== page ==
Presumably this means that patrons are consuming books more quickly in digital format than on paper -- a curious observation. Why would this be? I was on a plane recently, reading "The Big Short" on my NOOK Color. I know that most people believe LCD screens are more difficult to read on than paper, but having got nearly half-way through the book in two days -- an almost unprecedented event for me in recent years owing to my schedule -- I couldn't help but wonder if I was actually reading faster on the screen than I do on paper. I would love for someone to publish a study on the impact of various viewing devices (paper included) on reading speed and/or content retention.
As a writer, though, what really caught my eye in OverDrive's document was this:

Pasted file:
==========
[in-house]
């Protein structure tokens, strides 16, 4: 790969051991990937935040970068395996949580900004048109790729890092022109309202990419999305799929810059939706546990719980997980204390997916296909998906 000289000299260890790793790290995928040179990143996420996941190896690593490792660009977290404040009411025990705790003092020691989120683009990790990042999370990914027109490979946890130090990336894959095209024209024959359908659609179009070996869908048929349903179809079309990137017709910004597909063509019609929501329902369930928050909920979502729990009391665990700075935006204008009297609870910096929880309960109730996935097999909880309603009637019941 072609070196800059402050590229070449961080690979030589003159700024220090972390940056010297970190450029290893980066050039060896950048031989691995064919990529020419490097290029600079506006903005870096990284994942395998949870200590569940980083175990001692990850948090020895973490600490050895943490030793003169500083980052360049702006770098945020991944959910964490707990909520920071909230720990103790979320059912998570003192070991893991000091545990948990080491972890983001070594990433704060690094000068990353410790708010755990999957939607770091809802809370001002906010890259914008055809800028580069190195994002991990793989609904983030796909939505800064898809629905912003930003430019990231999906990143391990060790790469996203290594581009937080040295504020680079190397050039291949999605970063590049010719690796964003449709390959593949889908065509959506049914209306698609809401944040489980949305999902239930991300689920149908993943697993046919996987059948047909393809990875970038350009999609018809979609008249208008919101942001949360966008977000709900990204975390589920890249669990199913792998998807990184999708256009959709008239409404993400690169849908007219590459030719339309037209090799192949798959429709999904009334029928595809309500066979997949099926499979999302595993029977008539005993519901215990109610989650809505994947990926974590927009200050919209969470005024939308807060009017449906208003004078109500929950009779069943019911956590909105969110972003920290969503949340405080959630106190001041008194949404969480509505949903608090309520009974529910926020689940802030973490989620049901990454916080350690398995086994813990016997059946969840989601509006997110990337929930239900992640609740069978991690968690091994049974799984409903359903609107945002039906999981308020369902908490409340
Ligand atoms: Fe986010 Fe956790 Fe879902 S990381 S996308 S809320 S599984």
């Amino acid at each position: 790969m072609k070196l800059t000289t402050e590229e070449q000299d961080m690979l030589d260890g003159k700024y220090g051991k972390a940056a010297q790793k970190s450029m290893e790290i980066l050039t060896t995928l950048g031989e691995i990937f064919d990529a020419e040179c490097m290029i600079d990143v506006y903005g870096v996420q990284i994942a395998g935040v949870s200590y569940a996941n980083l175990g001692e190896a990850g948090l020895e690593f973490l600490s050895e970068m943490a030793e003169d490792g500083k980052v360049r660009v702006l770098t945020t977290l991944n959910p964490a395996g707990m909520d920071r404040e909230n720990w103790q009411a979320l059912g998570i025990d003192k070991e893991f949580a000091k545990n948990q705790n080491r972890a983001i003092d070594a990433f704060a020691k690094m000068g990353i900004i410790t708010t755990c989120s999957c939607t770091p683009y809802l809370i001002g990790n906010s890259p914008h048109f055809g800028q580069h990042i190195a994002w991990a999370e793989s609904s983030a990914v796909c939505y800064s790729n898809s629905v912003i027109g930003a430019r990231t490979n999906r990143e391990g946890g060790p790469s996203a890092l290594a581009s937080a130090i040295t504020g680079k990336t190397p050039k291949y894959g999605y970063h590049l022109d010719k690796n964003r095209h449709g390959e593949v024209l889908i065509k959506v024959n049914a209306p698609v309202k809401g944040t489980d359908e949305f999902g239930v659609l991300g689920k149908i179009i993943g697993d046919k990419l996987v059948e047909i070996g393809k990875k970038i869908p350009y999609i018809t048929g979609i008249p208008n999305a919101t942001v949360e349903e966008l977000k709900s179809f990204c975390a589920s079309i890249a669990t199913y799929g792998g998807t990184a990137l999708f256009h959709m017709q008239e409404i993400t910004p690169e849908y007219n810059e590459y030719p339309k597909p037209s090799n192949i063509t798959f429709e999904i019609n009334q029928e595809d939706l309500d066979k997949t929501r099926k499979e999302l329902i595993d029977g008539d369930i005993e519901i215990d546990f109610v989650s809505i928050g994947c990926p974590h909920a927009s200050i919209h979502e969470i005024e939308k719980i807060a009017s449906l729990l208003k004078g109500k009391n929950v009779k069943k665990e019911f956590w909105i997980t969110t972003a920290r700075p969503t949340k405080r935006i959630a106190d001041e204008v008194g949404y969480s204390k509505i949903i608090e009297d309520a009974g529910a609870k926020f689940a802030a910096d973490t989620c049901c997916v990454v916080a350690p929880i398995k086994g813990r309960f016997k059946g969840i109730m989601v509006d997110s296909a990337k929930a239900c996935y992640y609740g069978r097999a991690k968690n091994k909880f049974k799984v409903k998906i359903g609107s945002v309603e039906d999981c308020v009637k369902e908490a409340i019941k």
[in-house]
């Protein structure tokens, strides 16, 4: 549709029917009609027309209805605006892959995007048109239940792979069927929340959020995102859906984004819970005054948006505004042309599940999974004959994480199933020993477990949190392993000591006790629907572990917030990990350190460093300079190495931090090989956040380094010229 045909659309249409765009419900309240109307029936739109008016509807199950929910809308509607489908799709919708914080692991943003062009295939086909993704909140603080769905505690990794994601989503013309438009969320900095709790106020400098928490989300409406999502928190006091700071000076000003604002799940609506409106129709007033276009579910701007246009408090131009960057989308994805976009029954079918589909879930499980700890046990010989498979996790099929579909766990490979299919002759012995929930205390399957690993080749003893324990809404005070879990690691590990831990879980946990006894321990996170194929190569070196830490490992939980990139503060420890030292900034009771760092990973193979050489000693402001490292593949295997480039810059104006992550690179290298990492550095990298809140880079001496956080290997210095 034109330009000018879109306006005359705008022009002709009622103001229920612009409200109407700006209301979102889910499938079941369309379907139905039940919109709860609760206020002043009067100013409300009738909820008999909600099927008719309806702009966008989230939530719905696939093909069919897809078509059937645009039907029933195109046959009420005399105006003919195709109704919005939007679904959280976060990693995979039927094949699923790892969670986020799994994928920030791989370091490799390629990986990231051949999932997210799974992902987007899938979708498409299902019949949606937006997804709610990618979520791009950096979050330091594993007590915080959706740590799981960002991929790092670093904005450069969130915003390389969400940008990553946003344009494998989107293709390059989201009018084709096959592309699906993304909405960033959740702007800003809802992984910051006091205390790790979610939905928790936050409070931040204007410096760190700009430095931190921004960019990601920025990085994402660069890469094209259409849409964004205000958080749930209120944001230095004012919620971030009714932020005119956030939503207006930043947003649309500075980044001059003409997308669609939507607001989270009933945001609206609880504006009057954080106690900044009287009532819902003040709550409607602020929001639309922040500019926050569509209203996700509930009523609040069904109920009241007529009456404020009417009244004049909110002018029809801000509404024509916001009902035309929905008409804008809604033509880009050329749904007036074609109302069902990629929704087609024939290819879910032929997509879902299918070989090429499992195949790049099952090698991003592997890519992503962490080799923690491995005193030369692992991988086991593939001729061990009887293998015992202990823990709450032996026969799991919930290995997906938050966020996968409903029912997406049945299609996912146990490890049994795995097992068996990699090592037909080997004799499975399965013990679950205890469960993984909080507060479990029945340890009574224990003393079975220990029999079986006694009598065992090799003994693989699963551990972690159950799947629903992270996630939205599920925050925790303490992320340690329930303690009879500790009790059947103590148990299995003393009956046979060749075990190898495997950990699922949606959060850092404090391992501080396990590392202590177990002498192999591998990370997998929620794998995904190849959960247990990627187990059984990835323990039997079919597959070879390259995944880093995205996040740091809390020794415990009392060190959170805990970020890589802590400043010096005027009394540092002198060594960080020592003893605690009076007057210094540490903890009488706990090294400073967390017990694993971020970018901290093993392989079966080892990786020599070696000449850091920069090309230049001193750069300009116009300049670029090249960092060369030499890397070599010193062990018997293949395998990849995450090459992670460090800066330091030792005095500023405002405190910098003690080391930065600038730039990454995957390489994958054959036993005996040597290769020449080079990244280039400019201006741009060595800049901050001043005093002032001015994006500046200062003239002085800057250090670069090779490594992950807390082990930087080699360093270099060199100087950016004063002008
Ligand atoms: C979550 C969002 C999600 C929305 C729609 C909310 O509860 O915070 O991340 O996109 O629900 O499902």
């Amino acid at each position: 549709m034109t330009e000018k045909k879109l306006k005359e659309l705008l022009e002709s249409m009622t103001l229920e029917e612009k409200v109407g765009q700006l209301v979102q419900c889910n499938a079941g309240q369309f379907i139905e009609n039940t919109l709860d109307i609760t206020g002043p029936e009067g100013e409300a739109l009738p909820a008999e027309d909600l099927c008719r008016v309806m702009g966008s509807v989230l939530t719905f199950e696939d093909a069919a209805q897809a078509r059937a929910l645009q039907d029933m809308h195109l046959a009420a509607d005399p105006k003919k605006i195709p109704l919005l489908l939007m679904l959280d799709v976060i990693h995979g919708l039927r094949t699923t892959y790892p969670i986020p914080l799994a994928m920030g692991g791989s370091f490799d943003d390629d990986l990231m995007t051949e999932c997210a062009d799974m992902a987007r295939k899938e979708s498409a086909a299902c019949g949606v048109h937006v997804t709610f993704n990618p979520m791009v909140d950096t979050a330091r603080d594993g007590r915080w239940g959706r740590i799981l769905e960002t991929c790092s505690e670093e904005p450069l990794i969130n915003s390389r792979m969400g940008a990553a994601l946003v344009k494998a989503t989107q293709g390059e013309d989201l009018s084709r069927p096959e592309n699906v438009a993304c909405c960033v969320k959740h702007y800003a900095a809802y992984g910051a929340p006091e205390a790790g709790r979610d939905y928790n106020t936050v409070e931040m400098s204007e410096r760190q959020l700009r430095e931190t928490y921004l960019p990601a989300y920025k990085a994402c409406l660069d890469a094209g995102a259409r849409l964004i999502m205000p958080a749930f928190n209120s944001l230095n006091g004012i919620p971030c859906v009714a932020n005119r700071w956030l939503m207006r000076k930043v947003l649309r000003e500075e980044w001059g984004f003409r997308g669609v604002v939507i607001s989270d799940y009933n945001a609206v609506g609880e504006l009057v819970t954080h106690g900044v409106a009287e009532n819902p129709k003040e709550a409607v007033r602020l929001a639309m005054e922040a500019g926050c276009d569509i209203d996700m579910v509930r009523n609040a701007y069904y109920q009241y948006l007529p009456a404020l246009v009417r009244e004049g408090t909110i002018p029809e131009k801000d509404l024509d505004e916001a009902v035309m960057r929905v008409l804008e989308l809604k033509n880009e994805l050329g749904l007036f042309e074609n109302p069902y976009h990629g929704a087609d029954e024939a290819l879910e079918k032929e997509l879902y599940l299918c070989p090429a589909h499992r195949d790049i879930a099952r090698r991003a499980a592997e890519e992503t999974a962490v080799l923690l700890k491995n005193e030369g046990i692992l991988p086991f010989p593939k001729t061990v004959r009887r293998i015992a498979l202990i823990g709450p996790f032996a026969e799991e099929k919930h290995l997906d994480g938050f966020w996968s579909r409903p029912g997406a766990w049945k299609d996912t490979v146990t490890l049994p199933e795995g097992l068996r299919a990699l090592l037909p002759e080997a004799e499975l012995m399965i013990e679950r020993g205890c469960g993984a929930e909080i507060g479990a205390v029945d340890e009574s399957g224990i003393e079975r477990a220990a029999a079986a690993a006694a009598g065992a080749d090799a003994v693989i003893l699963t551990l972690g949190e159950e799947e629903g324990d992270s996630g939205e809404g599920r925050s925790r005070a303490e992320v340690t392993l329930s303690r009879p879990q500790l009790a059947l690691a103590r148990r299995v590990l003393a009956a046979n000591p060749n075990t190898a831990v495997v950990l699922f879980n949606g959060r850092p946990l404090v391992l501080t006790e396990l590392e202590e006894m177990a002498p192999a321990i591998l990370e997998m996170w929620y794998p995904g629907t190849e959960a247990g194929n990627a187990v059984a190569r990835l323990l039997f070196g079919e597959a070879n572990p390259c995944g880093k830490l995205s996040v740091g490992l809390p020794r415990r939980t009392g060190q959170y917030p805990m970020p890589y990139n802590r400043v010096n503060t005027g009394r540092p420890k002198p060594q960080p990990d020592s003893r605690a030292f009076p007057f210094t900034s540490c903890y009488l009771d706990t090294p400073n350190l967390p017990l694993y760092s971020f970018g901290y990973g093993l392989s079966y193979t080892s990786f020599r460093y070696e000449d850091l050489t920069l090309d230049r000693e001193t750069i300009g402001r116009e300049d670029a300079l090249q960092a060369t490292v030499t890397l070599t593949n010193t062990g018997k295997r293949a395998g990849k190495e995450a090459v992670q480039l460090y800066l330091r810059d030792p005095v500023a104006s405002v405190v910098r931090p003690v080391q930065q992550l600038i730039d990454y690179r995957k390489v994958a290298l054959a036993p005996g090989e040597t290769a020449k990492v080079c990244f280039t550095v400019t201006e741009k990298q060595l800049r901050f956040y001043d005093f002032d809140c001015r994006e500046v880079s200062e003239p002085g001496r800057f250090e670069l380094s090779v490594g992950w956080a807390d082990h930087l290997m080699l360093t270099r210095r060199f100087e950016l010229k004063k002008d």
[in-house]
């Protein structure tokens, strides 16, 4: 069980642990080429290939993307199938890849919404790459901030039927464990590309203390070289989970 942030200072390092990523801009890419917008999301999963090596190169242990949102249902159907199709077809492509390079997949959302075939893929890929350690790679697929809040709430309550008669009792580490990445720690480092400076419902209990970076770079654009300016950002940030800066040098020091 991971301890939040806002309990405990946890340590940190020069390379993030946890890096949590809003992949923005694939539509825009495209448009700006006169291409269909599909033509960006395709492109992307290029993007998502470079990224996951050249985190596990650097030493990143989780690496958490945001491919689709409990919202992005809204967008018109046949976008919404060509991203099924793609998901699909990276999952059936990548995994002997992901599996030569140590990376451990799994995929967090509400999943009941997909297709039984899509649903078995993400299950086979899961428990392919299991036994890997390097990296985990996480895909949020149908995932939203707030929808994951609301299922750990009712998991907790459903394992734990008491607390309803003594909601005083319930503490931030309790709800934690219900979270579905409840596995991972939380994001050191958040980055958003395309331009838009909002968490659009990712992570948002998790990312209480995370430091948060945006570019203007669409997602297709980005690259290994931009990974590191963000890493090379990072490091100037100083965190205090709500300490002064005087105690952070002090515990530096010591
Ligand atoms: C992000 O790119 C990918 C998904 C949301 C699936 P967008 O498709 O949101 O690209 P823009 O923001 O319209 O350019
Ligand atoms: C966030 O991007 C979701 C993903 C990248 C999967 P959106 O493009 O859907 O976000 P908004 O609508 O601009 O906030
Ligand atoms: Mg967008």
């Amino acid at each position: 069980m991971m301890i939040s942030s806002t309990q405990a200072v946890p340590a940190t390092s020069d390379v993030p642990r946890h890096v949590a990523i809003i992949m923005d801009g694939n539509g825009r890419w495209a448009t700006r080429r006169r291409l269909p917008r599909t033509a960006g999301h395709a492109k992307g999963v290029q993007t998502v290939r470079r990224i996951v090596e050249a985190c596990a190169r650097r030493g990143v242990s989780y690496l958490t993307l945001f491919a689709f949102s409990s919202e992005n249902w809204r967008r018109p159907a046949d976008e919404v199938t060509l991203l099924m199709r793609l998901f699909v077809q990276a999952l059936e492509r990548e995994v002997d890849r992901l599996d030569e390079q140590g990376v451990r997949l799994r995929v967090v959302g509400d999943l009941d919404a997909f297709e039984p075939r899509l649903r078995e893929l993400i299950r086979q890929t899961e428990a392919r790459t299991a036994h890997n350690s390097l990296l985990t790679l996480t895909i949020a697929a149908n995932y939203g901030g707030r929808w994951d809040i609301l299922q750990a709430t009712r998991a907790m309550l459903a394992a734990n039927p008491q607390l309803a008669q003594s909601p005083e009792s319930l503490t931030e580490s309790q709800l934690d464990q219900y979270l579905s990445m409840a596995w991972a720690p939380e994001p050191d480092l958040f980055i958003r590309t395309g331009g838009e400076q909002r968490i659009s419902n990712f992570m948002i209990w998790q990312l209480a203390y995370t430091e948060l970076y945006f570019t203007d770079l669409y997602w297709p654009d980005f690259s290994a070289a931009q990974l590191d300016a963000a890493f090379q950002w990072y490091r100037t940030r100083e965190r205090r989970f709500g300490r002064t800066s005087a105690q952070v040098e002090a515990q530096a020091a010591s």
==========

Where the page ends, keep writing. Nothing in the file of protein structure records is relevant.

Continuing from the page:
eBook titles are often the same best sellers you see in The New York Times or on Amazon.com. However,
across all OverDrive libraries (and consistently over time), romance has been the most popular subject.
Romance readers consume many eBooks and return to their library’s ‘Virtual Branch’ again and again. The chart at the right illustrates the loyalty of romance eBook readers."
If these patrons were average top volume readers and not hand-selected specifically for their romance title borrowing, the implications are stunning. Those who read most read romance. Admittedly, romance novels may be quicker reads than the average non-romance, but this is still a prodigious consumption rate within a certain genre, and it makes a clear point: Even if you don't write romance, having strong romantic elements in your stories is imperative if you want to reach the broadest possible audience.